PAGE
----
Pistons try to come grips with new normal as their world is turned upside down

Rod Beard
The Detroit News

Detroit — Throughout the six-month NBA season, there is a certain rhythm and pace to each week. In any given week, there usually are three or four games, with practices in between and generally one day off.

The routine is predictable and is rarely broken, even on long road trips or home stands.

The COVID-19/coronavirus pandemic has changed the daily routine for everyone, For NBA players, the past week has been a new experience, with downtime in March, as the world adjusts to a new normal.

Pistons guard Langston Galloway is spending more time with his wife and son, Langston II, 2.

Under normal circumstances, Pistons coach Dwane Casey would have been doing game preparation this week, ahead of what would have been a Friday matchup at Little Caesars Arena against the Golden State Warriors.

After the league suspended the remainder of the season, with 16 games left for the Pistons, many of the players were in limbo with figuring out how to move forward. Although there was some initial optimism that the season could continue in a few weeks, that’s been replaced with a timetable of at least a month.

Commissioner Adam Silver has floated ideas that the season could resume in the summer, depending on how the dire situation with the virus plays out. On Thursday, the league sent a memo instructing teams to close practice facilities beginning Friday, leaving players without a place to work out or shoot, as they previously were prohibited from using public gyms or facilities.

The Pistons already were on a 14-day self-isolation period since the season was suspended on March 11. It’s left players such as Langston Galloway clamoring for the old routine, trying to stay active around the house and getting to spend time with his wife and 2-year-old son, Langston II.  

“Nothing too fun, just cleaning up the house one room per day,” Galloway told The Detroit News. “While I'm doing push-ups and other exercises (Deuce tries) to imitate.”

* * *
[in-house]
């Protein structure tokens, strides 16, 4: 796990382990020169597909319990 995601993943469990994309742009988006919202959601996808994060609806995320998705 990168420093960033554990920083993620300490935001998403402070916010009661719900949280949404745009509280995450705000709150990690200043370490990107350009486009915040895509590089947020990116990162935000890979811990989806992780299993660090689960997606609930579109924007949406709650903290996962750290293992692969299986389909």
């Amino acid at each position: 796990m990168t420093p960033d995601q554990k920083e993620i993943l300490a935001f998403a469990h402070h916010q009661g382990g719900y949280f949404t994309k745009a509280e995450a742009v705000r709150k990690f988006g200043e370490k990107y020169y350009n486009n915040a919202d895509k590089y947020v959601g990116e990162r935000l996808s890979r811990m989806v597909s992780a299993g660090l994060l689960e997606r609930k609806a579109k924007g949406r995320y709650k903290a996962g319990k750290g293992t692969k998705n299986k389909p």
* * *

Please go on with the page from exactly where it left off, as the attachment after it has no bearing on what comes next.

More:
Although players are advised to stay in their home markets, with the added restriction Thursday to not travel outside of North America, there’s more home time and opportunity to rest and recuperate from 66 games of a grueling season.

Taking a few weeks off isn’t the worst thing for Galloway, hoping that the season can restart at some point.

“(I’m) letting the body heal up right now,” Galloway said. “Lots of bumps and bruises that need to heal up.”

Presumably, with a long layoff and a potential resumption of the season, the players will need a few weeks to get back to their normal playing shape and level of activity. In the interim, unless a player has a home basketball court, finding a place to get shots could be an issue.

Tuned in

Casey is watching a lot of TV in his downtime.

That includes studying Pistons games from earlier this season, trying to improve one of the league’s worst reams in defense and rebounding.

“Watching game film, trying to see what we can do differently defensively,” Casey said. “New ideas to experiment with for next year.

“Also watching a lot of draft film. Very unusual for this time of year.”

Most of that preparation is just theoretical, given the uncertainty about where the Pistons will be drafting, and which players will be in the eligibility pool for the draft. There’s still more to be decided, but for coaches, something has to fill the time.

It’s not all work, though.

Casey also is spending time with his wife Brenda and their two children. As unusual as it is to be studying draft prospects, it’s even more unusual for a basketball coach to be around the house for an extended period at this point in the season — even for a college coach.

The Caseys are making the most of it with family time.

“We set a time together for family movie night,” Casey said. “My wife measured the seating 6 to 8 feet apart to make sure we stayed within the social distancing rules.”

Social distancing still applies.

Two of the newest Pistons seemed to be handling their self-isolation well. Whether it was video games or TV shows, players are trying to find other diversions without basketball as an option.

Henson was frustrated by a slowdown in playing the soccer game FIFA 20 online.

“Woah woah woah... FIFA servers down?  ... Ok now things are getting out of hand lol #selfquarantine,” Henson posted on Twitter.

Jordan McRae is asking Issa Rae for an early release for the HBO comedy “Insecure,” which is slated to have its season premiere on April 12.  

“I don’t ask for much from anybody but all I want is @IssaRae to drop insecure early in this time of need,” McRae wrote.


Twitter: @detnewsRodBeard